Brazilian President Jair Bolsonaro cited President Donald Trump’s “make America great again” slogan during a speech to the South American trading bloc Mercosur on Wednesday, defending regional sovereignty and insisting that he wanted Brazil and the other members of the bloc to be “great” individually, as well.
The conservative Bolsonaro assumed the presidency of Mercosur this week, a six-month rotating position he took over from Argentine President Mauricio Macri in Santa Fe, Argentina, on Wednesday. He used his address to the trade organization’s members – Argentina, Brazil, Uruguay, and Paraguay – to call for an “autonomous, democratic” South America, lamenting the fate of the bloc’s suspended fifth member, Venezuela.
Together, the Mercosur nations form the fifth-largest economy in the world and boast a $3.5 trillion collective GDP. For Venezuela to return to the bloc, it must once again become a democratic nation, according to the organization’s bylaws.
Bolsonaro has made improving relations with the United States a top initiative of his administration, which took office in January after a turbulent 2018 presidential election in which he survived a stabbing assassination attempt by a self-declared socialist.
“We do not want one big South American nation,” Bolsonaro said in his Mercosur speech Wednesday. “We want every country in South America to be autonomous, be democratic, and for each country to be great.”
“Like Trump says, he wants America to be great, I want a great Brazil, a great Paraguay, a great Bolivia, Uruguay,” Bolsonaro continued. “All of our countries [to be great], that is our vocation.”
Bolivian President Evo Morales, a leftist ally of the socialist dictatorship in Venezuela, attended the summit as Bolivia is in negotiations to become an official member of Mercosur.
Bolsonaro took the occasion to address the dire humanitarian crisis in Venezuela and urge his neighbors not to fall down the same path of electing socialists like Venezuelans did – something not even the people of Cuba, the oldest leftist regime in the hemisphere, have done.
“How can a country as rich as Venezuela get to this point? We all know how this was born, through populism, through the irresponsibility of a power project by a country that had no limits,” Bolsonaro explained.
“We ask every voter who can to commit to freedom, democracy, and prosperity so that our leaders can occupy these positions in their respective nations,” he said. “We do not want to see what happened in Venezuela to happen in another country.”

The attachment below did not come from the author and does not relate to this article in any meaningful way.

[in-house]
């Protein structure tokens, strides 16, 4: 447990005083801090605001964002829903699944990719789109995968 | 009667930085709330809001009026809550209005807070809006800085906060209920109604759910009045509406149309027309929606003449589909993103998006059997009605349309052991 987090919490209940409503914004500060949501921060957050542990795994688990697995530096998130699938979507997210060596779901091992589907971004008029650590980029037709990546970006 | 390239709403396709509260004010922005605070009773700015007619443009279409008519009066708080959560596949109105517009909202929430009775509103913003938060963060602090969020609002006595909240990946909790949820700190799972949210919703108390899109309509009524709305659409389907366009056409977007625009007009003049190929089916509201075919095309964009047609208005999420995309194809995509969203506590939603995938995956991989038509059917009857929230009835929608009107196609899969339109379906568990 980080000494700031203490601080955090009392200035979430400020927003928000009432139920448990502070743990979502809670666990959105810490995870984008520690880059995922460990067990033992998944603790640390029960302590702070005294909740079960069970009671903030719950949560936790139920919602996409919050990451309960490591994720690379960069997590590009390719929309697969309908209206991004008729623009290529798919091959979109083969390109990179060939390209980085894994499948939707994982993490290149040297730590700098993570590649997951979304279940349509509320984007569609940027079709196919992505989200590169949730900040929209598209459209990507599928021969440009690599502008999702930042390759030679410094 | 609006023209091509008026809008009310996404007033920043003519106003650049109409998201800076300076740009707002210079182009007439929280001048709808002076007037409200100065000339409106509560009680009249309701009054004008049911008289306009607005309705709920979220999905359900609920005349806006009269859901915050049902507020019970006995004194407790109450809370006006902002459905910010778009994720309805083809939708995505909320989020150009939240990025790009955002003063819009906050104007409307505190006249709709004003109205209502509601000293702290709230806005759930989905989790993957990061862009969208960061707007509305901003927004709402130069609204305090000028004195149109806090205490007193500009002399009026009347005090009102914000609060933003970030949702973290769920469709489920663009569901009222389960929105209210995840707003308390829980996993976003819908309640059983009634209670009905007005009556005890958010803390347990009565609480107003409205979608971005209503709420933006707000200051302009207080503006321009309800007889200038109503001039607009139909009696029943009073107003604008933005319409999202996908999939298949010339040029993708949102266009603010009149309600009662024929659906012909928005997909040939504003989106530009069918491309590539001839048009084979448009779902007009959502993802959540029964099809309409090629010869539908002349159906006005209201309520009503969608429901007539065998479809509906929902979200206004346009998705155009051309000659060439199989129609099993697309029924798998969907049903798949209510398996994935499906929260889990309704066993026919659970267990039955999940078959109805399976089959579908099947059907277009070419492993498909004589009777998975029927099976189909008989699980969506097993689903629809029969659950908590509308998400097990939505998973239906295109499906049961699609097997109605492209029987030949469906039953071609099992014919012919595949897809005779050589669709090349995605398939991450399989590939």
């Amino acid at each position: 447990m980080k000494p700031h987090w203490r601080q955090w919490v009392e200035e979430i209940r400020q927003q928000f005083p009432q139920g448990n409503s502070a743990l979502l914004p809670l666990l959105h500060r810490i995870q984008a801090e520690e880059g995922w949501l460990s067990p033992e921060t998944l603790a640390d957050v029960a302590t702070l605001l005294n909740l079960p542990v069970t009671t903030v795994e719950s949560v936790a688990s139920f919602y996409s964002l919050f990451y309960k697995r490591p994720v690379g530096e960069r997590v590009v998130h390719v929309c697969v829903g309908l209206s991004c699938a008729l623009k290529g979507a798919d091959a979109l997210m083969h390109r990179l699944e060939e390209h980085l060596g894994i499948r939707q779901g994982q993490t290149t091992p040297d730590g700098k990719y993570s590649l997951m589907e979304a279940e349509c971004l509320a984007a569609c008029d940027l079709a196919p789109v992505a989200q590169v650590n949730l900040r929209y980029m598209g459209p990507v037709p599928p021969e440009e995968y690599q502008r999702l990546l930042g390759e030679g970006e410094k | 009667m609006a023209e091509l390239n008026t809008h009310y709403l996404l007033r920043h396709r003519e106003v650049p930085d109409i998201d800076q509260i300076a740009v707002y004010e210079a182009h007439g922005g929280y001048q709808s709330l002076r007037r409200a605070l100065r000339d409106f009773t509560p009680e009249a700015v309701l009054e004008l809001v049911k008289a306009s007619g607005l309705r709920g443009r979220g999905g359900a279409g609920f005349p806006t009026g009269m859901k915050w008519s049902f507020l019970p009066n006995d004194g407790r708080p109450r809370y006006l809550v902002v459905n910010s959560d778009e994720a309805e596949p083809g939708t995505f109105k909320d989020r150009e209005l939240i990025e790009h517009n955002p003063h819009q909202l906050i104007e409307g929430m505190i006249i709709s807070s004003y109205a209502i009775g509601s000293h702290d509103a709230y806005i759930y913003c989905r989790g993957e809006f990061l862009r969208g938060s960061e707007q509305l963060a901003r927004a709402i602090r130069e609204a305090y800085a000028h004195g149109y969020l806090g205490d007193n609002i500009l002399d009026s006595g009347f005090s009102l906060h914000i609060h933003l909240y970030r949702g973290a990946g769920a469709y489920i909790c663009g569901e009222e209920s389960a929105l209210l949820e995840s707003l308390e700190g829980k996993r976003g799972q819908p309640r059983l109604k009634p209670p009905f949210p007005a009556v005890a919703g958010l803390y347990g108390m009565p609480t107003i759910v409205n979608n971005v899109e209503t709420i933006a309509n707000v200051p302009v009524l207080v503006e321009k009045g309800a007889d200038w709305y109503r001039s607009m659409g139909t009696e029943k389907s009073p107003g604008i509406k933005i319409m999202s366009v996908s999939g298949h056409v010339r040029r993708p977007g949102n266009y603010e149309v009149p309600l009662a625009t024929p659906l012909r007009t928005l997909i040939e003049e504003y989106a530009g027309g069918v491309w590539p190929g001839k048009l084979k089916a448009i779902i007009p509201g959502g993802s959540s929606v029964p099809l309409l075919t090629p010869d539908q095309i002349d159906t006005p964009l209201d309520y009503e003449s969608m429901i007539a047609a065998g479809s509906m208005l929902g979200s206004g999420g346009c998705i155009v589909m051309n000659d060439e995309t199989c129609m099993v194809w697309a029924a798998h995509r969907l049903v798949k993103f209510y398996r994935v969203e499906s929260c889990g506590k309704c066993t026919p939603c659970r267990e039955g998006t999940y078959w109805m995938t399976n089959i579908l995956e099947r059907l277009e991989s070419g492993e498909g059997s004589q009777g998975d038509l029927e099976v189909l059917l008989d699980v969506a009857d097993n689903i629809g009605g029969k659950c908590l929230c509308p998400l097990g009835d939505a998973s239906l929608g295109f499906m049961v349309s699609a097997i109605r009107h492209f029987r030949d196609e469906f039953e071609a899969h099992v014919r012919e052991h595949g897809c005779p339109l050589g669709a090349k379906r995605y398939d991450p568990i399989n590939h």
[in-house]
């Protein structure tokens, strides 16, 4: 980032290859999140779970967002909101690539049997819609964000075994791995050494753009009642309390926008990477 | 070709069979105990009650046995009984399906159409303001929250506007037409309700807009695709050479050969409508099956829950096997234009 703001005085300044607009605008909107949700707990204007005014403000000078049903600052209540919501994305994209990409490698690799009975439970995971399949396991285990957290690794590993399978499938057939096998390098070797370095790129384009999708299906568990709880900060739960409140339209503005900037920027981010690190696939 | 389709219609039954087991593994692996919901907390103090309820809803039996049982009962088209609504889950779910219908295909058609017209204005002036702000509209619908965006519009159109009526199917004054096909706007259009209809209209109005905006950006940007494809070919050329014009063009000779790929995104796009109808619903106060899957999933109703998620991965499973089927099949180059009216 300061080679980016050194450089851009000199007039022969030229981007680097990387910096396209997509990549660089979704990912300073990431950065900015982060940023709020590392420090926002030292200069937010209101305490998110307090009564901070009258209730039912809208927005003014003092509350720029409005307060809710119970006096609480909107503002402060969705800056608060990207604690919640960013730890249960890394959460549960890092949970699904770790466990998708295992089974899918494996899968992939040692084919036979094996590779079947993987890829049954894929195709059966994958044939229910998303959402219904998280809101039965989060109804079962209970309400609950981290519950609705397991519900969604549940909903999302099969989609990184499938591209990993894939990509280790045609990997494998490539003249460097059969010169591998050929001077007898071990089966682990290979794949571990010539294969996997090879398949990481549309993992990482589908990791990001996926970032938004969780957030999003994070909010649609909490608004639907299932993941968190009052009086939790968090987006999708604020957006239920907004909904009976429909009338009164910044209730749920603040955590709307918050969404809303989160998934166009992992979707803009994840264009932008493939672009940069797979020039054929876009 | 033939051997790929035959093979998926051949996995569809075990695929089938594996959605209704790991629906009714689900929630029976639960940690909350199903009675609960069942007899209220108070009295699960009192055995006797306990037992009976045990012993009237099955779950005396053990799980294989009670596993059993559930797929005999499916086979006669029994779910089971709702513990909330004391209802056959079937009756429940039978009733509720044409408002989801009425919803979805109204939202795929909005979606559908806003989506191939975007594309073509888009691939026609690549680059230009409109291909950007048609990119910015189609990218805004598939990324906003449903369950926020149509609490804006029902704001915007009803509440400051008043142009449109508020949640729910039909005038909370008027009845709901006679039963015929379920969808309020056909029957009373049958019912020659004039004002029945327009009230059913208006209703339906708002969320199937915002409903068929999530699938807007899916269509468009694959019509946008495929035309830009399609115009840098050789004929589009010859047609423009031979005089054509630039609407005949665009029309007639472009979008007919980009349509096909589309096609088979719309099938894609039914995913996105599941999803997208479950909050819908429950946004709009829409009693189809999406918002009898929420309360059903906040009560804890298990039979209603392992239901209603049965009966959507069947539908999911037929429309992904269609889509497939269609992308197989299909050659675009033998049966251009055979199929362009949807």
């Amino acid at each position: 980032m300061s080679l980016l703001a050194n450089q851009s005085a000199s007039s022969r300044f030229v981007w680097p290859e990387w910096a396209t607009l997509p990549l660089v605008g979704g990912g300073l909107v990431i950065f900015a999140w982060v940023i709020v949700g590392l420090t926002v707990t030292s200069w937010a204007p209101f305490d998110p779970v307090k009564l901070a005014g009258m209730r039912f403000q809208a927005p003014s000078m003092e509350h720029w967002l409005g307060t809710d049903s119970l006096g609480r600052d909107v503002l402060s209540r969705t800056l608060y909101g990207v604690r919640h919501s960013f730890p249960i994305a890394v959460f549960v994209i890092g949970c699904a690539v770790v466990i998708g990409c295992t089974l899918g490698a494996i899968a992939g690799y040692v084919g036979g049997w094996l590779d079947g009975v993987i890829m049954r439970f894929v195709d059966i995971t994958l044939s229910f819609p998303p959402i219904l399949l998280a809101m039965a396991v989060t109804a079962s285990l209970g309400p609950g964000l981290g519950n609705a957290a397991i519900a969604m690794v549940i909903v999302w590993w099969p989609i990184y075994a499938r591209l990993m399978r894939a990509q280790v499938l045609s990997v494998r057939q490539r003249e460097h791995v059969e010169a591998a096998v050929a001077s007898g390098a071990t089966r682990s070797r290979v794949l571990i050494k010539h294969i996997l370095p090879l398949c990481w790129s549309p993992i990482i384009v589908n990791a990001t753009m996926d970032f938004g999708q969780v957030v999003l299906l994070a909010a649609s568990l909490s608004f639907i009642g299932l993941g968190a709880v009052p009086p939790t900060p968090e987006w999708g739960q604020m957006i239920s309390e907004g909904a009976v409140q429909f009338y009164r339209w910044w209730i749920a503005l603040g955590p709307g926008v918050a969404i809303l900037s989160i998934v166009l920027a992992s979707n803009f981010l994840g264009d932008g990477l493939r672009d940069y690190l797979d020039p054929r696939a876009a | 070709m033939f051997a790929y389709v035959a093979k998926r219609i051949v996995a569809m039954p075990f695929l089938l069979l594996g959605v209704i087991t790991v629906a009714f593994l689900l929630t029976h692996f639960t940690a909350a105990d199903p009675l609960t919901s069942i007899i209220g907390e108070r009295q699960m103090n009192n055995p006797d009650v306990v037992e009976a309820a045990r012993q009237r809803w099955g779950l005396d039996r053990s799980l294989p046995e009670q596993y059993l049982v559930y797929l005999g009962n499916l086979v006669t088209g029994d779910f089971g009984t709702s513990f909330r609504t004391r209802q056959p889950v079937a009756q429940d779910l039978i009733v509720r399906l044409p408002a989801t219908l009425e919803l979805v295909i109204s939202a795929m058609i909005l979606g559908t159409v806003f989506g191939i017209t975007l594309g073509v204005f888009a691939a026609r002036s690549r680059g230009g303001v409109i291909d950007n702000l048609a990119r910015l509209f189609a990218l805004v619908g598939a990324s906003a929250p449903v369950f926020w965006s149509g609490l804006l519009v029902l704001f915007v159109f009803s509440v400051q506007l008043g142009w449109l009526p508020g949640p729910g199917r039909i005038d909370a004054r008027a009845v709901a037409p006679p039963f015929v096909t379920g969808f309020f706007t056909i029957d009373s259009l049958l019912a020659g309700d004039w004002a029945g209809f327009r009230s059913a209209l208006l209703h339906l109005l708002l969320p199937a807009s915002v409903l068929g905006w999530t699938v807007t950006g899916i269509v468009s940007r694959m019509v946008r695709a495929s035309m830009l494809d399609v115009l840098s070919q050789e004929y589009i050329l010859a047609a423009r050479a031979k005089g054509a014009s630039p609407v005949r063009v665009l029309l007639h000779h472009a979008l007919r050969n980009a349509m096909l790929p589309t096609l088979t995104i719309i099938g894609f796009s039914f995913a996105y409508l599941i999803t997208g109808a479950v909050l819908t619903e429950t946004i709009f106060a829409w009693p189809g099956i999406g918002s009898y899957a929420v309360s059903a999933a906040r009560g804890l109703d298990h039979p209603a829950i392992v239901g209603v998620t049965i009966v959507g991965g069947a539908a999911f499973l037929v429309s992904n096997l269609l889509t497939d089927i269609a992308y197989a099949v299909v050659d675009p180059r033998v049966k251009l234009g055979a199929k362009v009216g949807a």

Addressing the job of Mercosur president, Bolsonaro promised to work towards a “lean and dynamic Mercosur.” He applauded Macri’s work, under whose tenure the bloc achieved its greatest success yet: a comprehensive trade agreement with the European Union, decades in the making. In June, the two sides announced a framework for cutting trade tariffs that would result in all countries involved saving a collective $4.5 billion in tariffs and duties, according to E.U. and Mercosur leaders.
Closer ties to America are a cornerstone of the Bolsonaro foreign and economic policy, and the president has worked to improve personal relations with Trump as well as formal diplomatic ties. The two met most recently in Osaka, Japan, for the annual G20 summit. Trump took the opportunity to praise Bolsonaro for his electoral victory and his work as president.
“We’re with a gentleman who had one of the greatest election wins anywhere in the world, as far as I’m concerned, and he was very proud of his relationship with President Trump — President of Brazil,” Trump said in Japan. “I think we can say that Brazil and the United States are as close or closer as they’ve ever been.”
Bolsonaro, for his part, referring to himself as a “great admirer” of Trump’s “even before your election” and stated that Brazil and America “have a great deal in common.”
“We’re two major countries — great countries — and, together, can do a great deal to the benefit of our two peoples,” he said. “Brazil is endowed with assets that the world does not have, and I will be able to engage in talks with President Trump to establish a full partnership to the (inaudible) development of our nations.”
Bolsonaro has publicly suggested appointing his son, lawmaker Eduardo Bolsonaro to the post of Brazilian Ambassador to Washington. As of Wednesday the Brazilian newspaper O Globo reported that Brazil’s Foreign Ministry is in the process of nominating the younger Bolsonaro to the post. Those without official diplomatic positions must be 35 for the president to appoint them as ambassadors in Brazil; Bolsonaro turned 35 of July 10.
“He is friendly with Trump’s children, speaks English and Spanish, and has very great experience in the world,” the president said of his son. “He could be an appropriate person and would handle messaging perfectly.”
In March, Eduardo Bolsonaro criticized the prior socialist administration of interim President Michel Temer and his predecessors – socialists for over a decade – as having neglected ties with Washington.
“[America] is the greatest power in the world, the greatest military power, the number one economy. A criticism I’ve been making for a long time: there was a certain lack of affection from Brazil to the United States. We have a lot to add,” Bolsonaro said during an official visit to Washington.